Social studies and civics teachers should be discussing difficult topics like inequality, prejudice and racism with their students—but many aren’t because they feel uncomfortable, don’t have the curricular resources or haven’t been prepared to do this type of heavy lifting in the classroom, says Michael Hines, a historian of education and assistant professor at Stanford Graduate School of Education (GSE).
“There’s a challenge that teachers have to face about learning to be comfortable teaching uncomfortable topics,” says Hines. “That’s something we need to work on as educators, as parents, as students: being comfortable sitting in that place of discomfort. It’s a lot easier to open up a canned curriculum, have the answers right there and just be able to move on.”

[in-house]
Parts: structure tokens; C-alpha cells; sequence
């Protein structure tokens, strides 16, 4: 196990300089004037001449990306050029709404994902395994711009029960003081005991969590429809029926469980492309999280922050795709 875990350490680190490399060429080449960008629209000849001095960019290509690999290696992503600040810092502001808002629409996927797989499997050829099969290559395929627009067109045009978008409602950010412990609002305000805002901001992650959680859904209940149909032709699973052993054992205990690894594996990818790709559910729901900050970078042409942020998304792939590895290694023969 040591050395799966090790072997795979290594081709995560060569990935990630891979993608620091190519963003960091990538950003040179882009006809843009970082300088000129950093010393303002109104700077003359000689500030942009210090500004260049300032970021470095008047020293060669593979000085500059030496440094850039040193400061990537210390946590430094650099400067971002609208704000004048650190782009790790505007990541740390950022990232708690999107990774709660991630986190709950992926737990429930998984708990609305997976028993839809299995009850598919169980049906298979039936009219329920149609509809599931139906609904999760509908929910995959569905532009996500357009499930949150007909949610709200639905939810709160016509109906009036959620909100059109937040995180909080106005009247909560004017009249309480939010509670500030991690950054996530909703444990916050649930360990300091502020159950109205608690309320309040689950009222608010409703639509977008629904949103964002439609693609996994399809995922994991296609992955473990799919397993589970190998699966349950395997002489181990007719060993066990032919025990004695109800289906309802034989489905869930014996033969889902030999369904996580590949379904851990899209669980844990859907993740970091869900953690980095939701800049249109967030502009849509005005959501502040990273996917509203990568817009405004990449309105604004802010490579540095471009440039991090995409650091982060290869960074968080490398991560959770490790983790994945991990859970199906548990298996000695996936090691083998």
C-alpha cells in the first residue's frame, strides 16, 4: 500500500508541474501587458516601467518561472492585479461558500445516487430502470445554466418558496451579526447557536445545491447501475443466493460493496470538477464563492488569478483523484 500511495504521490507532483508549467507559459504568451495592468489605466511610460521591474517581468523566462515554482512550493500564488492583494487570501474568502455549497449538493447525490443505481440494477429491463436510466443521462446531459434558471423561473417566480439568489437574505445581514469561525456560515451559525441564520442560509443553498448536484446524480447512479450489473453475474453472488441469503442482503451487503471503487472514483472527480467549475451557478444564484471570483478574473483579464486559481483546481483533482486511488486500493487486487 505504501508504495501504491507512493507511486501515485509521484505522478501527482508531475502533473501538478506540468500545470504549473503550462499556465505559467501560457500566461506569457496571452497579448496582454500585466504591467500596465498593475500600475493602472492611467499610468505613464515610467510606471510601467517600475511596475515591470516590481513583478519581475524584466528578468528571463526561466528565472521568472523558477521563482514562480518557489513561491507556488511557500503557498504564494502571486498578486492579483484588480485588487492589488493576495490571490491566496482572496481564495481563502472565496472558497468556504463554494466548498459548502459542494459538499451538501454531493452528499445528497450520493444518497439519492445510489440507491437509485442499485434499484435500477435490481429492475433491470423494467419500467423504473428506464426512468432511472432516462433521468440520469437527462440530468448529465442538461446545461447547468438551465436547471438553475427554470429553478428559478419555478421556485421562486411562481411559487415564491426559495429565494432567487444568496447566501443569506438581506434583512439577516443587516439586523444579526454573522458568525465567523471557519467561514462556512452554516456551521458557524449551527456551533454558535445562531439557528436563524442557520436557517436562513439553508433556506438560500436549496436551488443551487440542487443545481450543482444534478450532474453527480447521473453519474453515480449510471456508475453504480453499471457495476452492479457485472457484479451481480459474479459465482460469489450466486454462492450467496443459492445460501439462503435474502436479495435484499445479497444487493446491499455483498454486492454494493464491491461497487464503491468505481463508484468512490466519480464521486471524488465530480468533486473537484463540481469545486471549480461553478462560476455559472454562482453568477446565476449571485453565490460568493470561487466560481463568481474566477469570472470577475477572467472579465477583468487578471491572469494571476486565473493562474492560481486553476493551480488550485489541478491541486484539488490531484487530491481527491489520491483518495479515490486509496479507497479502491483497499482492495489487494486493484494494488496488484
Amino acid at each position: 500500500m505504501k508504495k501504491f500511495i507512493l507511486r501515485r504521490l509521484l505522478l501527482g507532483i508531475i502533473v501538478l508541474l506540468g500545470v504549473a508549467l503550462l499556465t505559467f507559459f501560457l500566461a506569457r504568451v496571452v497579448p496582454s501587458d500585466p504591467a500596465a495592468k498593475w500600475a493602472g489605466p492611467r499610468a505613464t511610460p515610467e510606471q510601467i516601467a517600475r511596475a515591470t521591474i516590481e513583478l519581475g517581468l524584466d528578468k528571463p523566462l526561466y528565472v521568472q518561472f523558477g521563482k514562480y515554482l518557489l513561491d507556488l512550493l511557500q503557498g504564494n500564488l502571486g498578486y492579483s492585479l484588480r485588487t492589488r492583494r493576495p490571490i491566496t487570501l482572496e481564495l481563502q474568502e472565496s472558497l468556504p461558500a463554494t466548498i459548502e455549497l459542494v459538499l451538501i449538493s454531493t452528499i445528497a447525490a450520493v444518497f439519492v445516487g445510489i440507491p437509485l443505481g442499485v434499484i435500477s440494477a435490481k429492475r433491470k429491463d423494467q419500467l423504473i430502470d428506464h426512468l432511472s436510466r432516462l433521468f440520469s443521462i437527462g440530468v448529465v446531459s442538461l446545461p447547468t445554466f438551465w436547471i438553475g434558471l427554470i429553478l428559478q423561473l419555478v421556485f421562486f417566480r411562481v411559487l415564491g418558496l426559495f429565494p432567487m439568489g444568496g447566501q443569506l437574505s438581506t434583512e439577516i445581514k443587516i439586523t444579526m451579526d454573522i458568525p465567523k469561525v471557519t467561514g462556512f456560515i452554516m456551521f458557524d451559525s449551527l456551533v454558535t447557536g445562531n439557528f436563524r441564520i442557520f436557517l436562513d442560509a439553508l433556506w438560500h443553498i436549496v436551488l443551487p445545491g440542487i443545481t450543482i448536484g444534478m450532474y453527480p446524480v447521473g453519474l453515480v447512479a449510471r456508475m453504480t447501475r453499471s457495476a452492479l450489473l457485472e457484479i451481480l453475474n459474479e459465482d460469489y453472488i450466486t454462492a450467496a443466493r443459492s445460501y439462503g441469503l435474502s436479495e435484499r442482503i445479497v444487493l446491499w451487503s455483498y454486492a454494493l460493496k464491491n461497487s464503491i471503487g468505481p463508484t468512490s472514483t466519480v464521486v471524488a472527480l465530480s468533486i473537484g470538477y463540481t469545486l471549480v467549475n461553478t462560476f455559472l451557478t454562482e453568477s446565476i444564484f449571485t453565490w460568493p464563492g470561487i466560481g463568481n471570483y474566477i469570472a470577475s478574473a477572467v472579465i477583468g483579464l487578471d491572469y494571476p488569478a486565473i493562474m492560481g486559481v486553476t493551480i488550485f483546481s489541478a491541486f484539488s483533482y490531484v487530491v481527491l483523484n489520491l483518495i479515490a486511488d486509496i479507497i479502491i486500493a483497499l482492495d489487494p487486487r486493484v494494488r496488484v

On this episode of School’s In, Hines joins GSE Dean Dan Schwartz and Senior Lecturer Denise Pope to talk about the importance of a culturally inclusive curriculum where all children see themselves and their culture reflected in the narrative.
“We can’t cling to myths about America being a flawless country that’s always in the right—we have to be able to go beyond that and question that,” says Hines. “That’s what teaching histories of people who’ve been marginalized allows us to do: to challenge that myth of American exceptionalism that we’ve all grown up with.”
Talk early and honestly, Hines recommends to teachers and parents, about the complicated nature of American history. “There’s obviously only so far you can go with children before it’s not developmentally appropriate for their age,” he says. But even at a young age, “students are able to handle concepts that are more complicated than we give them credit for.”
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